Usage Notes

We downloaded the package from the repository25 or the GitHub located at After downloading the package, we proceeded to extract its contents directly into the designated working directory. The extracted content included the following files: LICENSE, which contains the licensing information, and, which provides instructions and essential information about the package, the python program and the directories dataset, matlab and r.

The program called is used to extract alarm information from the dataset. Within the dataset directory, you will find five zipped files, along with a single file in.json format. This particular.json file contains comprehensive information about the wind farm, including details related to alarms and wind turbines. Each of the zipped files contains individualised data for a specific wind turbine.

To facilitate the use of the information in the database, we have provided additional resources in the form of functions and examples. These resources are located in the directories matlab and r, respectively. The matlab directory contains functions and examples specifically designed to support the use of database information in the MATLAB environment, while the r directory provides corresponding resources for use in the R programming language.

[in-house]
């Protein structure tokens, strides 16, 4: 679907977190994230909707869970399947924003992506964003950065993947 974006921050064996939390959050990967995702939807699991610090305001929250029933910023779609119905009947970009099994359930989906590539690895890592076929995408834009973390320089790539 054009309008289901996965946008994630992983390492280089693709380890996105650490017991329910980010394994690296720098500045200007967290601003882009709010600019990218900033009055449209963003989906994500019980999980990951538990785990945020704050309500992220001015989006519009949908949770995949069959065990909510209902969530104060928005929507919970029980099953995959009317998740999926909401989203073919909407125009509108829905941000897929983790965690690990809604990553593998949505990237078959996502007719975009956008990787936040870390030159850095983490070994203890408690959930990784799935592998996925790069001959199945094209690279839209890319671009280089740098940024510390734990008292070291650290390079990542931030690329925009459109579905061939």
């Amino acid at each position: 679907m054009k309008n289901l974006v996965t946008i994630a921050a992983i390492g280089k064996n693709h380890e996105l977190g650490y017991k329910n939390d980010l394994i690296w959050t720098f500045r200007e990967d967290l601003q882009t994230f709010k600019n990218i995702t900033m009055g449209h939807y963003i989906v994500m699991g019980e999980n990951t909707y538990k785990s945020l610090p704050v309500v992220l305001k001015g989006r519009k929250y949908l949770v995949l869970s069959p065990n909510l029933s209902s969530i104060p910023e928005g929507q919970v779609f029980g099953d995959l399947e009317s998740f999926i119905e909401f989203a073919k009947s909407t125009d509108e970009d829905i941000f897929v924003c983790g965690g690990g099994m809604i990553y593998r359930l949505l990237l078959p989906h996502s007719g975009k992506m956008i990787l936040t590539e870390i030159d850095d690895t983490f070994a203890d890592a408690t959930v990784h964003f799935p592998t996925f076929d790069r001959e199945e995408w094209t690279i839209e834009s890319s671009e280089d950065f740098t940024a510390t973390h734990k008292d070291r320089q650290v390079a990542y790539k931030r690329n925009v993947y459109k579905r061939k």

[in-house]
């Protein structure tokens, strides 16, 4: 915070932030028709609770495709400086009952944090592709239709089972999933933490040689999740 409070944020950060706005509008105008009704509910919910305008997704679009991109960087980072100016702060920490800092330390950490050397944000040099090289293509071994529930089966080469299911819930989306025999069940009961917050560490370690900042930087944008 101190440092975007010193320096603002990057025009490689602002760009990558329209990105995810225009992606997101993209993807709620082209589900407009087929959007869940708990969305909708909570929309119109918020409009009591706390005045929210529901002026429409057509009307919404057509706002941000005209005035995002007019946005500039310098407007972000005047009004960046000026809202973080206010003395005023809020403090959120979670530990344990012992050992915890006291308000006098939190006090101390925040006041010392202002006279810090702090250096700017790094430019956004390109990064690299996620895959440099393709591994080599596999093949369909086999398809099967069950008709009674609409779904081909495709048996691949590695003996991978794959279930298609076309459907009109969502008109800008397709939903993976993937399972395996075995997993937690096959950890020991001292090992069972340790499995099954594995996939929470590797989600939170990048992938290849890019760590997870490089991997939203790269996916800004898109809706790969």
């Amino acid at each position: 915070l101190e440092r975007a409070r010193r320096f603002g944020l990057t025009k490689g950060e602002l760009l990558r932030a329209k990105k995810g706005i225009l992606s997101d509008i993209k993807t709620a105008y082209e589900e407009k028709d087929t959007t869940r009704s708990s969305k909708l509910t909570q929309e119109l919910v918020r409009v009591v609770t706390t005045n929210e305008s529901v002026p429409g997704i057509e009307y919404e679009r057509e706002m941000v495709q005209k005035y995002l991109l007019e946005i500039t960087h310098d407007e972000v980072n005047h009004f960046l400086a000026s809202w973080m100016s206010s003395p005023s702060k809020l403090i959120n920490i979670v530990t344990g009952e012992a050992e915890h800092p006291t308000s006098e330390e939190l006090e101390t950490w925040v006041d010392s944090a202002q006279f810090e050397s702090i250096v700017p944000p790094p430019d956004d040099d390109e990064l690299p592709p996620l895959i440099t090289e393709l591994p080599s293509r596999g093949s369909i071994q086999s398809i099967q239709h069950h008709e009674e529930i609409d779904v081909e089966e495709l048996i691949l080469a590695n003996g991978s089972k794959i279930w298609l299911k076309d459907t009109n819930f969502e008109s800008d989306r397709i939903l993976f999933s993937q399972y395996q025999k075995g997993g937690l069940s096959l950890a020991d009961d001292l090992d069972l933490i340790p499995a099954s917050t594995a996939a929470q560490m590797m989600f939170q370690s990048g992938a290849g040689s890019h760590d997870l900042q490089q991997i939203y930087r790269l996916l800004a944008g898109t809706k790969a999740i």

To exploit the full potential of the database and the accompanying functions described in this section, we have prepared four illustrative examples. Although the examples have been implemented in MATLAB, they can easily be adapted for use in Python or R programming environments.

The first example demonstrates the necessary dependencies and paths that must be built into the development environment to efficiently access the supplied data and functions. This example assumes that the directory structure provided in the repository remains intact after unpacking. By following the prescribed directory structure, developers can easily access the data and functions needed to facilitate their work.

As a quick start to help users use the dataset, we have implemented outlier detection methods in the repository, as detailed in Section 1 of the Supplementary Material. Users can choose between two options: (i) to remove values outside the range mean ± 3 standard deviations, or (ii) to remove values outside the range median ± 2 absolute deviations from the median. This process is applied to each block of data and the remaining data are used to calculate the mean or the median, depending on the user’s choice. However, users can explore alternative strategies by downloading the data without applying any pre-processing.

The dataset includes all subsystem variables, sorted according to the time events they capture. In addition, warnings and alarms that occurred during the period are provided separately. Users have the possibility to download only the variable data or both the variable data and the associated warnings and alarms, as described in Section 1 of the Supplementary Material.

This dataset has already been used in a number of previous works, demonstrating its value in improving maintenance strategies. For more information on the content and potential applications of the dataset, we encourage users to consult the relevant publications22,23,24,27). These resources will provide valuable context and guidance on how to make the most of the dataset.